Welcome again to your Digital World update, profiling developments (or lack thereof) in international digital marketing and markets of interest. In this week’s Asia-heavy issue: Sina Weibo beats Twitter to the punch in expanding beyond its 140 character limit; Myanmar’s dramatic entrance into the Internet economy is profiled; the effects of censorship in both China and Iran are discussed; and a rogue Google localisation accidentally infringes on a Yandex copyright.
Earlier this month, Twitter hinted at plans for longposting features that would essentially remove the platform’s traditional 140 character posting limit. Following their lead, Chinese micro-blogging website Sin Weibo has confirmed that it will remove its own 140 character restrictions on 28 January. “Senior users” will receive the feature first, with a wider roll-out over the month to 28 February.
Users will still continue to see only the first 140 characters of a post – the rest of the post will expand when a user clicks a relevant link. Of course, Sina Weibo’s 140 characters were always quite different from Twitter’s – lone Chinese logograms (Hanzi) conveying far more meaning than the alphabets of other writing systems.
Just six years ago, Myanmar was a country where less than one percent of a population of 50 million had internet access. But as Tech In Asia discovers, the transition from military rule to democracy has caused a massive uplift in smartphone ownership: 12.8% of the population had a cellular subscription in 2013, and just one year later subscriptions had reached 49.5%.
What does Myanmar’s brave new internet landscape look like? Facebook, apparently. Users post news reports and political stories direct to their feeds without citing the original source, and professional writers are using Facebook as if it were a blogging platform. This has unfortunately lead to the misuse of the service, with uncited, damaging rumours circulating achieving credibility. Myanmar still has a problem with authoritarian action, however – read the full article for insight into where the country could go next.
A new report by the American Chamber of Commerce in China has surveyed American companies about their experience of China’s internet censorship policies, and unsurprisingly, just 5% claim that they have “no complaints”. 79% said that internet censorship had a negative impact on their ability to conduct business normally in China, with 36% specifying that censorship had an exclusively negative effect.
Interestingly, when asked to identify the aspects of internet control that specifically hindered businesses, actual inability to access sites was found to be less serious than the slow speed of accessing foreign websites (71% as compared with 77%). Nonetheless, 21% of American companies actually consider internet censorship in a positive light – perhaps, as Tech in Asia suggests, because large competitors such as Google are locked out of the market.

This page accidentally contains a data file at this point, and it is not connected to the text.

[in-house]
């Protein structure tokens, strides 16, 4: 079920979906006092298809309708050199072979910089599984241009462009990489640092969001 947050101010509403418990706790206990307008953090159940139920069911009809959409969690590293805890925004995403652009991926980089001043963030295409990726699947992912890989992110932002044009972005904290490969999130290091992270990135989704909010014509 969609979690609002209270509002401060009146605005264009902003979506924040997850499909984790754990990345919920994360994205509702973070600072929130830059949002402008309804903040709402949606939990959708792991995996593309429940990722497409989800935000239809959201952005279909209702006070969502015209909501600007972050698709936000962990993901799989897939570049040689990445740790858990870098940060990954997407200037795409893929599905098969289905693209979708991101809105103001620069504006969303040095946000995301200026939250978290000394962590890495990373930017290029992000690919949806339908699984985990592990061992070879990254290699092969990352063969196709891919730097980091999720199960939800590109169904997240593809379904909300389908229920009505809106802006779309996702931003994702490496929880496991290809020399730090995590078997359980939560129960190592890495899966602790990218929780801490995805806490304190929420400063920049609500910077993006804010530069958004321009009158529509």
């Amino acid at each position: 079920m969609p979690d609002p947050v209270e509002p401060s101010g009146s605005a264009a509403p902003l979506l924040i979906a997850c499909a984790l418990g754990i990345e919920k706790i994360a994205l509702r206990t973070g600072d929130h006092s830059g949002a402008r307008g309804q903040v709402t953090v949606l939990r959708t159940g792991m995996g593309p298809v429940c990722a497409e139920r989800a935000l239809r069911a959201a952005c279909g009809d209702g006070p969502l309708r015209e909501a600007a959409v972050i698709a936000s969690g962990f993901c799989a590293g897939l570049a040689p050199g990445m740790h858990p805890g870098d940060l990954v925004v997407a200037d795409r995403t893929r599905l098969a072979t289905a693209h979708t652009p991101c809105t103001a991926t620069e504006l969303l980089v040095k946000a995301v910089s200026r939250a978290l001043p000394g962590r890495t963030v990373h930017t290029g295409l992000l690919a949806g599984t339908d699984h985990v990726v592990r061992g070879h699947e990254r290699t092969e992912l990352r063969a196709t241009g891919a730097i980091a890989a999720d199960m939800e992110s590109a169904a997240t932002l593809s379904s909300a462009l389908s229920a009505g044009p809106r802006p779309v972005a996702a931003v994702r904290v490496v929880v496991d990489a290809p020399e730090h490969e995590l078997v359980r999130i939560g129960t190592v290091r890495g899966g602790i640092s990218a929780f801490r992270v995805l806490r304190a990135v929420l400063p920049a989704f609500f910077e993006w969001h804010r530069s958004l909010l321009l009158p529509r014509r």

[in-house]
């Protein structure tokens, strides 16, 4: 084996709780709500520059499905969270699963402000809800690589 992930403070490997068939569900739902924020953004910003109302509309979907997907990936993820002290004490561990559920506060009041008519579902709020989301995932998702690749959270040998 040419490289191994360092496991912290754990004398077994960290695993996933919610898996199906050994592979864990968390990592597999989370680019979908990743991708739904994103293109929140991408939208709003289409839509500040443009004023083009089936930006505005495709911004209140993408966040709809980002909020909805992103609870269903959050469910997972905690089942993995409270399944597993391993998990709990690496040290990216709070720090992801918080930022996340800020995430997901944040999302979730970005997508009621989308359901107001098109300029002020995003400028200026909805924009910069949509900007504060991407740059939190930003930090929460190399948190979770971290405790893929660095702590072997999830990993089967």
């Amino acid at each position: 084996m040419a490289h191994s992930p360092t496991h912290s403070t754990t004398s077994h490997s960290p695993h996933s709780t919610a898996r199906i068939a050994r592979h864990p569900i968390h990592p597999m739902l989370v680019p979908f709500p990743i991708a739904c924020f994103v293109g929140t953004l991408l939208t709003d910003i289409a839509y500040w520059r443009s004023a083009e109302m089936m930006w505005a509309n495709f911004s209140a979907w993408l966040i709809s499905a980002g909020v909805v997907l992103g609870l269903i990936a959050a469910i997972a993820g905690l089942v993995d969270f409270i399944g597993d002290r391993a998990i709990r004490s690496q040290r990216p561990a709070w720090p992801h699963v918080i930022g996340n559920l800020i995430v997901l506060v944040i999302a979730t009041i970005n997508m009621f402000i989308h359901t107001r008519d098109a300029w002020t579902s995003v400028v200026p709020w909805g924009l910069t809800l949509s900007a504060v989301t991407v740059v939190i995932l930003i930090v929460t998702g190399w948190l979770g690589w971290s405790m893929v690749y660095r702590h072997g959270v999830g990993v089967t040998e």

This week’s big geopolitical news story was the lifting of UN sanctions against Iran that have existed in some form or other since the Iranian Revolution of 1979. The improving of relations between Iran and western powers could pave the way for fewer controls on Internet access exercised by the Iranian state – however, reports suggest that key platforms remain blocked at this time.
As The Next Web explains, the widely retweeted, over-enthusiastic claims by a Twitter user that he was “tweeting without having to use [a] VPN to bypass censorship”, may well have been a filtering failure on behalf of Iran’s firewall. An inconsistent picture is emerging at this time – other Iranian users are still finding Twitter and Facebook to be inaccessible and an Iranian official has been quoted saying that a ban on YouTube has not been lifted. Google’s own Transparency Report tool still lists Iran alongside other nations with major ongoing service disruptions.
Everything that a business localises needs to be technically accurate and culturally relevant: however, it’s easy to forget that there are other constraints placed on the language we can use in certain markets. A good example of this recently appeared on the Russian-language Google Books service, with the appearance of a new slogan “Найдется все!” (roughly “Find Everything” or “Everything will be found”). The problem? Dominant search presence Yandex copyrighted the term over a decade ago.
The text, appearing as a call to action in the short line of text under the Google Books search bar (now removed) was explained by Google as the result of a “translation error”.
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Lijiang, Yunnan, China photo by Flickr user Nick Turner
Balloons over Bagan photo by Flickr user Paul Arps
HRC China Great Wall Day 3 photo by Flickr user Kyle Taylor
Facets of heaven photo by Flickr user dynamosquito
Google Книги homepage screenshot from Vc.ru